British intelligence sources are fearful of the UK’s ability to tackle the gathering threat from the Kremlin. Counter-espionage – monitoring the actions of foreign spies in the UK – now accounts for just 6% of MI5’s budget. This drastic reduction in resources since the days of the cold war is down to MI5 being recalibrated to tackle the al-Qaeda franchise. The director of MI5, Dame Eliza Manningham-Buller, told parliament’s intelligence and security committee that “there’s not less of it foreign espionage about, but we are doing less work on it”.
MI5 has stated that at least 20 foreign intelligence services are “operating against the interests of Britain … and the greatest concern is aroused by the Russians”. MI5 has also said that the number of Russian intelligence operatives in the UK has not declined since the Soviet era.
Putin has put spying at the heart of his foreign policy since his rise to power in 2000. The UK is a key target because of the country’s status as “American ally number one”, Britain’s role as a key leading member of Nato and due to the fact that so many of Putin’s enemies are now living in exile in the UK.
MI5 has issued bulletins to staff and other security and intelligence services asking them to keep track of the movement of Russian diplomats thought to be engaged in spying. One bulletin said that Russian intelligence posed a “substantial” threat to the UK. It also told recipients to keep a look out for Russian diplomatic car licence plates.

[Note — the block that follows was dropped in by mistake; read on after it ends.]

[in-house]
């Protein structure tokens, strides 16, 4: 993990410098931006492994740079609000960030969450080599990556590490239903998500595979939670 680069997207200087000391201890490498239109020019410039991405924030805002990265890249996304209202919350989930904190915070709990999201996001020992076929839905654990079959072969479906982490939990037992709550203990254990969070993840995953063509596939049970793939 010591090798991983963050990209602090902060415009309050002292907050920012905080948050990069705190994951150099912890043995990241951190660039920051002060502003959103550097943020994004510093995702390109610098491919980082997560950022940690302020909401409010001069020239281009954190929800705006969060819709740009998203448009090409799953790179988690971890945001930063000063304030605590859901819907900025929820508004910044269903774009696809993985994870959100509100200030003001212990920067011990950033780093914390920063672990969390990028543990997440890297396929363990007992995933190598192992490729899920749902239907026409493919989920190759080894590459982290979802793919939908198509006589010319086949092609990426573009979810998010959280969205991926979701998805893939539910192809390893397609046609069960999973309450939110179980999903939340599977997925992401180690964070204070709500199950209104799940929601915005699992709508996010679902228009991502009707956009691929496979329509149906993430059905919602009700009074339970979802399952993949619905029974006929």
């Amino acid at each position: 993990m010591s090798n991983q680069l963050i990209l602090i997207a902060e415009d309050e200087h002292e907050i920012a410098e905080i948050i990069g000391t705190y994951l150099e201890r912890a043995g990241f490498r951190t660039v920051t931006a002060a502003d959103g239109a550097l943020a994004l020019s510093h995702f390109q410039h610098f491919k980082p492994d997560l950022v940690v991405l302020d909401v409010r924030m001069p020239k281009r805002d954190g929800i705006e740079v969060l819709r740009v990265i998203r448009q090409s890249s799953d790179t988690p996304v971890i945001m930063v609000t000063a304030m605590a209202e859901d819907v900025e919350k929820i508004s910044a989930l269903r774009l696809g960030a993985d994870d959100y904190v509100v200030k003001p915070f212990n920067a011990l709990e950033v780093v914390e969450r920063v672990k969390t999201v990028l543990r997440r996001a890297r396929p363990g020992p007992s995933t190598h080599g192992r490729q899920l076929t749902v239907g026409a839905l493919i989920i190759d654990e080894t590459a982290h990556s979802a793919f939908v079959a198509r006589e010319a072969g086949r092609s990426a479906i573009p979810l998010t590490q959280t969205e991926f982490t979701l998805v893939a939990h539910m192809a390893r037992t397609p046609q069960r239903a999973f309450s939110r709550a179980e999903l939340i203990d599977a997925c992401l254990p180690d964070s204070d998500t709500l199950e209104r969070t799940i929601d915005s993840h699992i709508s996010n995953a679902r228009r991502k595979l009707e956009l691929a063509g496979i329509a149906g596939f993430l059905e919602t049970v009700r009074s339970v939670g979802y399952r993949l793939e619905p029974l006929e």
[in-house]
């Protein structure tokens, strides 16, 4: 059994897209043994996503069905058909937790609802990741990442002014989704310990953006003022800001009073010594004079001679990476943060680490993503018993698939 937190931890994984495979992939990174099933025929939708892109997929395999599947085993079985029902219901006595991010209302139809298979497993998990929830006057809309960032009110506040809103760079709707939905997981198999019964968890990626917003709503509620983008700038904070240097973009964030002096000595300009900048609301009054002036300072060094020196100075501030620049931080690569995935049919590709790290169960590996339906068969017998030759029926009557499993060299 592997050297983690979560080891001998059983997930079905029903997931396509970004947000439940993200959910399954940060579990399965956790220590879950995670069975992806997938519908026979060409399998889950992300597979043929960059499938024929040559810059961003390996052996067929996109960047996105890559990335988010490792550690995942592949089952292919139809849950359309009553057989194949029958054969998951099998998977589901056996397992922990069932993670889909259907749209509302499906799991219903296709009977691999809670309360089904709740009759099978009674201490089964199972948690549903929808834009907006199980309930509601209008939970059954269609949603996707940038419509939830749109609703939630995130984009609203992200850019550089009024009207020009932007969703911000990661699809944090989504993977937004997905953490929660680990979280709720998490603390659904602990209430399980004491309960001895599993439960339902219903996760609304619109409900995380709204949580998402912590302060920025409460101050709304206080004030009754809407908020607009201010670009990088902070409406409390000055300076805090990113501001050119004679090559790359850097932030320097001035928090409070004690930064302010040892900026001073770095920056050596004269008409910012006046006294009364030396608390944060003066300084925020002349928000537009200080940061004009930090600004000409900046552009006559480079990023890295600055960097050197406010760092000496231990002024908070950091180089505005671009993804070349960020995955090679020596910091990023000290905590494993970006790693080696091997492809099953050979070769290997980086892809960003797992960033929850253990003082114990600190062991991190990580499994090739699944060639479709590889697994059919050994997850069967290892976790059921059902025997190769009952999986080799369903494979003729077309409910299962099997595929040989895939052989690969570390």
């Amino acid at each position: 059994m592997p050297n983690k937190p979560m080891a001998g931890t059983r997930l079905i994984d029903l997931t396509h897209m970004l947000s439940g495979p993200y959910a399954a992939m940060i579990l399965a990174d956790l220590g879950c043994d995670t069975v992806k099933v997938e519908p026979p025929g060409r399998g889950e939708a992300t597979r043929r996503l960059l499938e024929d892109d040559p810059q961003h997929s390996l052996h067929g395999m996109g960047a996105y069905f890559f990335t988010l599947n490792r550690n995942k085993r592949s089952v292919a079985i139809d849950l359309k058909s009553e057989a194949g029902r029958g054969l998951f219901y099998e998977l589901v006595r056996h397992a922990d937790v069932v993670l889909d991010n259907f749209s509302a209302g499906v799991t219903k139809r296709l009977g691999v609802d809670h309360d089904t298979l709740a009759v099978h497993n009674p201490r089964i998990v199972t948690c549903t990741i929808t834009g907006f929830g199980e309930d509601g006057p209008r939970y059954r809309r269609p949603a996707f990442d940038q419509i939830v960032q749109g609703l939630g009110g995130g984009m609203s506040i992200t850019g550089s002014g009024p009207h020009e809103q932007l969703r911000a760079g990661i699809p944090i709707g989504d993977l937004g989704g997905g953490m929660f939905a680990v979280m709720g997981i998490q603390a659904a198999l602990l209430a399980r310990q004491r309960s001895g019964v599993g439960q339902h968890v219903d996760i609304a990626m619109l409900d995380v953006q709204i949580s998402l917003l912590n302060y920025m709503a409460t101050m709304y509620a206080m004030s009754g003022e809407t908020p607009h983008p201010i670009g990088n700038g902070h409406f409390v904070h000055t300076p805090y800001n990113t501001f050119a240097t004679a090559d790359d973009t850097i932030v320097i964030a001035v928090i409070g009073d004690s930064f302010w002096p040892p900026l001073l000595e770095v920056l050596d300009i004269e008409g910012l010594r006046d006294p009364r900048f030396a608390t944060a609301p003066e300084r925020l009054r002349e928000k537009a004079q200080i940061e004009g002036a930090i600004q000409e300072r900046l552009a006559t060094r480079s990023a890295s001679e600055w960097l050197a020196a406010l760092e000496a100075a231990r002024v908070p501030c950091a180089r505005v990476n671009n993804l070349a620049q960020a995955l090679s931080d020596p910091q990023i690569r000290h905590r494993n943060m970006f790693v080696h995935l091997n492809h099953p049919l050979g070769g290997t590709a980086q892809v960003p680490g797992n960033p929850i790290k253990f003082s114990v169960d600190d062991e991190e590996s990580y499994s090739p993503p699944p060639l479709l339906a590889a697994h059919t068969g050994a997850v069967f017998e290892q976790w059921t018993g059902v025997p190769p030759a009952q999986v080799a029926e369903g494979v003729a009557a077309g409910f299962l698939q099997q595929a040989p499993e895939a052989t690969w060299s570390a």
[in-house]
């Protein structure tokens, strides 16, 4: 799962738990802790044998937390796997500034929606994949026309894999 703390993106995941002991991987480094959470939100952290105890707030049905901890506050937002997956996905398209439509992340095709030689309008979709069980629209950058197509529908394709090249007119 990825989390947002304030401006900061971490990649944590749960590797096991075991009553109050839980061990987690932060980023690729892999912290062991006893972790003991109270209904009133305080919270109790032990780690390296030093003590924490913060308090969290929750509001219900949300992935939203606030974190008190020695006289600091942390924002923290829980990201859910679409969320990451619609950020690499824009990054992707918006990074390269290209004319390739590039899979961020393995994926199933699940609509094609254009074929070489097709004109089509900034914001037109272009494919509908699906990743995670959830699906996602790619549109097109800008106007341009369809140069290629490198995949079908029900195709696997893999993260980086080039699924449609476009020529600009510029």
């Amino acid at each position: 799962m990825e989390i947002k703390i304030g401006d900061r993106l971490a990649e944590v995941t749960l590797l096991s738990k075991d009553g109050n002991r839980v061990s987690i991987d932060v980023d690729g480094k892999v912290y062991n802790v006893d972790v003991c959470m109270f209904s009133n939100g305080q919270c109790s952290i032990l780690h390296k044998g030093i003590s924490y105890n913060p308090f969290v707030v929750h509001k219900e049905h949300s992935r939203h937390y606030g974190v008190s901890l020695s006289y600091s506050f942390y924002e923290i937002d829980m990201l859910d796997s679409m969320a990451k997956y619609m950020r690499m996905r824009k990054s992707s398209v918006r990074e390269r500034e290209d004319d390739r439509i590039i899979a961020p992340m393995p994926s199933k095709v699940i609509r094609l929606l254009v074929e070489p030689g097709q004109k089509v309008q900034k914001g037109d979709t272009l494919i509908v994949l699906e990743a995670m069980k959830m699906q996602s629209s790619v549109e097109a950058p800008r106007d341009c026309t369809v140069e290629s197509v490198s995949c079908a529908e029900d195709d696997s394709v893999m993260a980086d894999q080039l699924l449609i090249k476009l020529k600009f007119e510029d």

Craig Murray, the former UK ambassador to Uzbekistan, has had first-hand experience of the continuing attempts by Russia to spy on Britain. In 1996-97, he was first secretary to the British embassy in Warsaw, Poland, when Russian intelligence made a clumsy attempt to recruit him using sex as the lure.
He was due to attend a friend’s stag night at an Irish bar in the centre of Warsaw but because of work commitments arrived two hours late. The barman informed him that his friends had moved on to a strip joint nearby. “When I arrived at the strip club,” says Murray, “this Russian guy jumps up and calls me by my name and says I know you drink malt whisky, can I get you a Glenfiddich?’. With him were two beautiful Russian girls dressed in their underwear. He told me he was with a Russian trade delegation and said there was a limo outside and that I could take the girls to a house in the suburbs. I declined, made some small talk, finished my drink and then left.”
Murray reported what he calls “this blatant attempt to recruit me” to British security officers at the embassy. They showed him a photo album of known Russian spies in Warsaw. “Unsurprisingly, my friend from the trade delegation’ was in the book,” Murray adds. “It was an astonishingly up-front and unsubtle approach.” To this day, Murray is unsure whether the offer of sex with the Russian girls was an attempt to bribe him into working for the Kremlin or whether it was the set-up for a blackmail sting which would have coerced him into working for Russian intelligence.